At last month’s hearing, Wendtland honed in on another message, that indicated the former owner of the church’s property had offered to hire Stowell if his work had any “fallout.” However, Stowell never accepted the offer and an attorney for the church said the message may have simply been meant to be supportive.

In his Tuesday ruling, Judge Perry reaffirmed that he would not be adding any messages to the official record. He said the records picked out by the neighbors are “at best what appears to be an incomplete picture of what might have happened in the political give and take between city officials.” Perry noted the officials could have had other conversations that offered more clarity or resulted in them changing their minds.

“... absent some criminal conduct, or actions tantamount to criminal conduct, the court is hard-pressed to picture a situation where it would be entitled into such political discussion that, like it or not, are part and parcel of local government,” Perry wrote.

He did allow some less controversial documents — such as materials submitted to the city by the church’s engineer — to be added to the official record that he’ll review.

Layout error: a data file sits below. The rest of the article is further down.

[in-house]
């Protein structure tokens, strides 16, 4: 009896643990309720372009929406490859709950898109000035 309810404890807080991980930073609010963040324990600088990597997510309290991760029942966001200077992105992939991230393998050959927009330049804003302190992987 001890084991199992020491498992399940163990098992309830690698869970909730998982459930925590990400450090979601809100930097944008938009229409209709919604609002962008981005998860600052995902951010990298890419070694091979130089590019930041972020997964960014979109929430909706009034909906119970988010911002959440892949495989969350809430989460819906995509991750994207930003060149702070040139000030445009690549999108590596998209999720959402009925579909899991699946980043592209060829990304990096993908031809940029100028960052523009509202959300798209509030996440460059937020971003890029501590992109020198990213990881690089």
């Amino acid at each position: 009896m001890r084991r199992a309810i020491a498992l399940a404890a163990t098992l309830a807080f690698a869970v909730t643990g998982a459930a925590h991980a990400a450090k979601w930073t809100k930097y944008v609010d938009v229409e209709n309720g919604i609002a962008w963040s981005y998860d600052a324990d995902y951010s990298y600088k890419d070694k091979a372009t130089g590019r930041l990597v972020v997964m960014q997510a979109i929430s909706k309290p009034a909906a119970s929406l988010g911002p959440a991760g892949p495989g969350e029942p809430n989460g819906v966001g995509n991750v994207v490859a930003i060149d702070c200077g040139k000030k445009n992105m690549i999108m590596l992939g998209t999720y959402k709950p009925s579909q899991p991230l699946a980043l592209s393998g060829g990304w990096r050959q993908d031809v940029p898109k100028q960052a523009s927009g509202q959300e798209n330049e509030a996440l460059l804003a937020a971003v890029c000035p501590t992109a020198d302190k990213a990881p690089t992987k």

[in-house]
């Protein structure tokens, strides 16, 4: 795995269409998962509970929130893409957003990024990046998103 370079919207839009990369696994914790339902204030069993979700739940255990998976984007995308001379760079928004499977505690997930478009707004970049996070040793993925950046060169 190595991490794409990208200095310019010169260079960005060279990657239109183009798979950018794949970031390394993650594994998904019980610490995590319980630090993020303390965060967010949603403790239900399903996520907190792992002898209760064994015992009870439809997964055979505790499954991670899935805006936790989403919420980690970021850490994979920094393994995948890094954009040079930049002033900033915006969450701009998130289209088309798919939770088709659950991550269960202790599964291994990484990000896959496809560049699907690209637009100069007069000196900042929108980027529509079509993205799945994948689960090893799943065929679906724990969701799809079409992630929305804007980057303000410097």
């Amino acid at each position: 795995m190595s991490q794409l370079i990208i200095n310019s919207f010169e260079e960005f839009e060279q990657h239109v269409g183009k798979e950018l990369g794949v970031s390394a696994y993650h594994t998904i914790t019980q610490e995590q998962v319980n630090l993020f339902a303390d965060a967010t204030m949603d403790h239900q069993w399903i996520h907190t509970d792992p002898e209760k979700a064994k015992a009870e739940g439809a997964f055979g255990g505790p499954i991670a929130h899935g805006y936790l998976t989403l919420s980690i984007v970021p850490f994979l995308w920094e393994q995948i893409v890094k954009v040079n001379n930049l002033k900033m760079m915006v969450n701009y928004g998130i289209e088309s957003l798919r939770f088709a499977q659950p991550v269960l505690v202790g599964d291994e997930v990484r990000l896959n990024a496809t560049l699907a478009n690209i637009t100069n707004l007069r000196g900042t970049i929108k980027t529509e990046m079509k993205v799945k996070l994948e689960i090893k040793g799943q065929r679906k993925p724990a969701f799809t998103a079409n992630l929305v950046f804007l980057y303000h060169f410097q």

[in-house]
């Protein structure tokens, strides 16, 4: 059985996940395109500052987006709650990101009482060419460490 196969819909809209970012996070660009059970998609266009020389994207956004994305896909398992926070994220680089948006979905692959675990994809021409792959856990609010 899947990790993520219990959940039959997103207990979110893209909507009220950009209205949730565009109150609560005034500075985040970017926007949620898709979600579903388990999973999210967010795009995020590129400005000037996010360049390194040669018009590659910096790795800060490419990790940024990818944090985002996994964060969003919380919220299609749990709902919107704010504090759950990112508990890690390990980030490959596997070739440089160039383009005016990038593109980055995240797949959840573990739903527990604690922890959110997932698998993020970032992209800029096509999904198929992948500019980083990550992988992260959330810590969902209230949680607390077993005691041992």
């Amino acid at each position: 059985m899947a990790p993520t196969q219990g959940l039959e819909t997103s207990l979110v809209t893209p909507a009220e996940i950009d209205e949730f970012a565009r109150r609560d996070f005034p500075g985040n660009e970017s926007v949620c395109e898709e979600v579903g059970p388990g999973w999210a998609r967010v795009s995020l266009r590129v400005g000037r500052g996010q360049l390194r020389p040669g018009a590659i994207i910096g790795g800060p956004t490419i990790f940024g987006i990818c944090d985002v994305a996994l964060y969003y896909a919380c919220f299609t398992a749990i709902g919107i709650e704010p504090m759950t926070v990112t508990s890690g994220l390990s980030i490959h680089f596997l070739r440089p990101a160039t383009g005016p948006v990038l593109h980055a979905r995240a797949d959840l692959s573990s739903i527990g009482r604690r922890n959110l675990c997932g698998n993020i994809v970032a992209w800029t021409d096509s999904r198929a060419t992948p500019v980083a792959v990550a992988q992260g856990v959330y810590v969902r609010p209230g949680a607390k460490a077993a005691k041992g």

Other messages obtained by the group show the strain the process placed on the all-volunteer board, which was the sole decision-maker.


What’s next

In the wake of the temple process, Cody Mayor Matt Hall said he wanted to review and revamp the way the city handles planning issues and he announced the formation of a Mayor’s Task Force last week. He said the group of council members and planning and zoning board members will make recommendations “to create a more responsive and adaptive system that accommodates the evolving needs of our city.”

The task force’s recommendations are expected to be publicly unveiled this month, while the parties in the temple dispute will begin briefing their pending appeals.